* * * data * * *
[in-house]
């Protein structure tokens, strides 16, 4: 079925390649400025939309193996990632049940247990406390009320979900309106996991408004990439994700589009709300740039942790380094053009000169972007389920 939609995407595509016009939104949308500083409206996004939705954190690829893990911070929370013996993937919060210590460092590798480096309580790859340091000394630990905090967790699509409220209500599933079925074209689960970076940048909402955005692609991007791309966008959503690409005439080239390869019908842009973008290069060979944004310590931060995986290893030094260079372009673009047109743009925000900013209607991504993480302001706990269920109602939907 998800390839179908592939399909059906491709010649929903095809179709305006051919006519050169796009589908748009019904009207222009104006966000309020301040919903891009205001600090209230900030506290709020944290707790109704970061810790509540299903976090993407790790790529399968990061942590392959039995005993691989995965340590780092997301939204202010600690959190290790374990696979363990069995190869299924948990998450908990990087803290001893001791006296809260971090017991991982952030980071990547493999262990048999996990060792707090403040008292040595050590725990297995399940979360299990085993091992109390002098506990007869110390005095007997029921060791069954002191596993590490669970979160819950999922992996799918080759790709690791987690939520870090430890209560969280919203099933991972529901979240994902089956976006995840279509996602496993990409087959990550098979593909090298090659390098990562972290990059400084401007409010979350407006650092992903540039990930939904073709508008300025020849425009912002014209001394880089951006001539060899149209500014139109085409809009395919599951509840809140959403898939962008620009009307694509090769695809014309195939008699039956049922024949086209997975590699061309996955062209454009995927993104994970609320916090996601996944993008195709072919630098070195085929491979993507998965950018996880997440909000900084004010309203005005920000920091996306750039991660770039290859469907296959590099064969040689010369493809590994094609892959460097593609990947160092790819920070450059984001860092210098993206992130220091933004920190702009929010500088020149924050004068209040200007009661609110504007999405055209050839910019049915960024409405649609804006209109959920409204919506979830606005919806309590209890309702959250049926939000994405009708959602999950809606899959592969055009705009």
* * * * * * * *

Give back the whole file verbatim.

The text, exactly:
[in-house]
């Protein structure tokens, strides 16, 4: 079925390649400025939309193996990632049940247990406390009320979900309106996991408004990439994700589009709300740039942790380094053009000169972007389920 939609995407595509016009939104949308500083409206996004939705954190690829893990911070929370013996993937919060210590460092590798480096309580790859340091000394630990905090967790699509409220209500599933079925074209689960970076940048909402955005692609991007791309966008959503690409005439080239390869019908842009973008290069060979944004310590931060995986290893030094260079372009673009047109743009925000900013209607991504993480302001706990269920109602939907 998800390839179908592939399909059906491709010649929903095809179709305006051919006519050169796009589908748009019904009207222009104006966000309020301040919903891009205001600090209230900030506290709020944290707790109704970061810790509540299903976090993407790790790529399968990061942590392959039995005993691989995965340590780092997301939204202010600690959190290790374990696979363990069995190869299924948990998450908990990087803290001893001791006296809260971090017991991982952030980071990547493999262990048999996990060792707090403040008292040595050590725990297995399940979360299990085993091992109390002098506990007869110390005095007997029921060791069954002191596993590490669970979160819950999922992996799918080759790709690791987690939520870090430890209560969280919203099933991972529901979240994902089956976006995840279509996602496993990409087959990550098979593909090298090659390098990562972290990059400084401007409010979350407006650092992903540039990930939904073709508008300025020849425009912002014209001394880089951006001539060899149209500014139109085409809009395919599951509840809140959403898939962008620009009307694509090769695809014309195939008699039956049922024949086209997975590699061309996955062209454009995927993104994970609320916090996601996944993008195709072919630098070195085929491979993507998965950018996880997440909000900084004010309203005005920000920091996306750039991660770039290859469907296959590099064969040689010369493809590994094609892959460097593609990947160092790819920070450059984001860092210098993206992130220091933004920190702009929010500088020149924050004068209040200007009661609110504007999405055209050839910019049915960024409405649609804006209109959920409204919506979830606005919806309590209890309702959250049926939000994405009708959602999950809606899959592969055009705009």